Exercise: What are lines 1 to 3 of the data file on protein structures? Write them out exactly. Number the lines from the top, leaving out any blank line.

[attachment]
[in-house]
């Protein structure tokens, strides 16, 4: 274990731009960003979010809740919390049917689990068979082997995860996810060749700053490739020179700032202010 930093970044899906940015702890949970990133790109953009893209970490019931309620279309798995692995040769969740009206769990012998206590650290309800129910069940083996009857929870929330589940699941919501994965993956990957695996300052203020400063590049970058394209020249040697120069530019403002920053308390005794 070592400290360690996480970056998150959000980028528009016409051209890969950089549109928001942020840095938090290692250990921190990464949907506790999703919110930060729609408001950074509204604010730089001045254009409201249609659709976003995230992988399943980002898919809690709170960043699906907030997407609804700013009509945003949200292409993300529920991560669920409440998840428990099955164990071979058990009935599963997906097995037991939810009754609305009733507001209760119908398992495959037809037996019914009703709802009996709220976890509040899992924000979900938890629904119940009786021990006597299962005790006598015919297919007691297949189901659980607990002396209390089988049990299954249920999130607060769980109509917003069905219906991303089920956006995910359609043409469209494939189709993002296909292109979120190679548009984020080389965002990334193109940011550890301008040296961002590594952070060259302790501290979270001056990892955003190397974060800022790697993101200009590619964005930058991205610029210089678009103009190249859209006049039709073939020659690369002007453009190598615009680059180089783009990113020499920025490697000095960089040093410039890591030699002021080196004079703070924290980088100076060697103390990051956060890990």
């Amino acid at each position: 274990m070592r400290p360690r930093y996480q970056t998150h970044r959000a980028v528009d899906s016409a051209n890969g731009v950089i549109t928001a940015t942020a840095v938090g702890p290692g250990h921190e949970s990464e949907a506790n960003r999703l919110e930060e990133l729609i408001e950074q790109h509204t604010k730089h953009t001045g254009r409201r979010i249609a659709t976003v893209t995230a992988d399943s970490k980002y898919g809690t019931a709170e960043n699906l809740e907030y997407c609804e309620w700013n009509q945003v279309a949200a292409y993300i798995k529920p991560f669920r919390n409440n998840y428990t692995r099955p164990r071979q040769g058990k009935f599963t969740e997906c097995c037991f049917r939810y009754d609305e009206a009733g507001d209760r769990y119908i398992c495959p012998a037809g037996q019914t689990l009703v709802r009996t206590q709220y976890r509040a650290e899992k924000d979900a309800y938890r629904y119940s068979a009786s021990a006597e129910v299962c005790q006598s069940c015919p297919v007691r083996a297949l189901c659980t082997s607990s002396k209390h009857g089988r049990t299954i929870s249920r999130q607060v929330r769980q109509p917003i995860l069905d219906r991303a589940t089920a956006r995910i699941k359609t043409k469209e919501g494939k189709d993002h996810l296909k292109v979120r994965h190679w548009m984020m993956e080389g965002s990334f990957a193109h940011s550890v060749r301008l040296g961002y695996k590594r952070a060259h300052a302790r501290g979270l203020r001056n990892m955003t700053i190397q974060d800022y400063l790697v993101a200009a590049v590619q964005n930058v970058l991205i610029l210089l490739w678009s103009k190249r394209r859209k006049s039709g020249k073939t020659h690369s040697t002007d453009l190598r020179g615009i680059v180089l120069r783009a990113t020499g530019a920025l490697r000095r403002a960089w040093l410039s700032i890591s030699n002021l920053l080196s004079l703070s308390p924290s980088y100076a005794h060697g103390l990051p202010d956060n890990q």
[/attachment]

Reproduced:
[in-house]
């Protein structure tokens, strides 16, 4: 274990731009960003979010809740919390049917689990068979082997995860996810060749700053490739020179700032202010 930093970044899906940015702890949970990133790109953009893209970490019931309620279309798995692995040769969740009206769990012998206590650290309800129910069940083996009857929870929330589940699941919501994965993956990957695996300052203020400063590049970058394209020249040697120069530019403002920053308390005794 070592400290360690996480970056998150959000980028528009016409051209890969950089549109928001942020840095938090290692250990921190990464949907506790999703919110930060729609408001950074509204604010730089001045254009409201249609659709976003995230992988399943980002898919809690709170960043699906907030997407609804700013009509945003949200292409993300529920991560669920409440998840428990099955164990071979058990009935599963997906097995037991939810009754609305009733507001209760119908398992495959037809037996019914009703709802009996709220976890509040899992924000979900938890629904119940009786021990006597299962005790006598015919297919007691297949189901659980607990002396209390089988049990299954249920999130607060769980109509917003069905219906991303089920956006995910359609043409469209494939189709993002296909292109979120190679548009984020080389965002990334193109940011550890301008040296961002590594952070060259302790501290979270001056990892955003190397974060800022790697993101200009590619964005930058991205610029210089678009103009190249859209006049039709073939020659690369002007453009190598615009680059180089783009990113020499920025490697000095960089040093410039890591030699002021080196004079703070924290980088100076060697103390990051956060890990």
């Amino acid at each position: 274990m070592r400290p360690r930093y996480q970056t998150h970044r959000a980028v528009d899906s016409a051209n890969g731009v950089i549109t928001a940015t942020a840095v938090g702890p290692g250990h921190e949970s990464e949907a506790n960003r999703l919110e930060e990133l729609i408001e950074q790109h509204t604010k730089h953009t001045g254009r409201r979010i249609a659709t976003v893209t995230a992988d399943s970490k980002y898919g809690t019931a709170e960043n699906l809740e907030y997407c609804e309620w700013n009509q945003v279309a949200a292409y993300i798995k529920p991560f669920r919390n409440n998840y428990t692995r099955p164990r071979q040769g058990k009935f599963t969740e997906c097995c037991f049917r939810y009754d609305e009206a009733g507001d209760r769990y119908i398992c495959p012998a037809g037996q019914t689990l009703v709802r009996t206590q709220y976890r509040a650290e899992k924000d979900a309800y938890r629904y119940s068979a009786s021990a006597e129910v299962c005790q006598s069940c015919p297919v007691r083996a297949l189901c659980t082997s607990s002396k209390h009857g089988r049990t299954i929870s249920r999130q607060v929330r769980q109509p917003i995860l069905d219906r991303a589940t089920a956006r995910i699941k359609t043409k469209e919501g494939k189709d993002h996810l296909k292109v979120r994965h190679w548009m984020m993956e080389g965002s990334f990957a193109h940011s550890v060749r301008l040296g961002y695996k590594r952070a060259h300052a302790r501290g979270l203020r001056n990892m955003t700053i190397q974060d800022y400063l790697v993101a200009a590049v590619q964005n930058v970058l991205i610029l210089l490739w678009s103009k190249r394209r859209k006049s039709g020249k073939t020659h690369s040697t002007d453009l190598r020179g615009i680059v180089l120069r783009a990113t020499g530019a920025l490697r000095r403002a960089w040093l410039s700032i890591s030699n002021l920053l080196s004079l703070s308390p924290s980088y100076a005794h060697g103390l990051p202010d956060n890990q």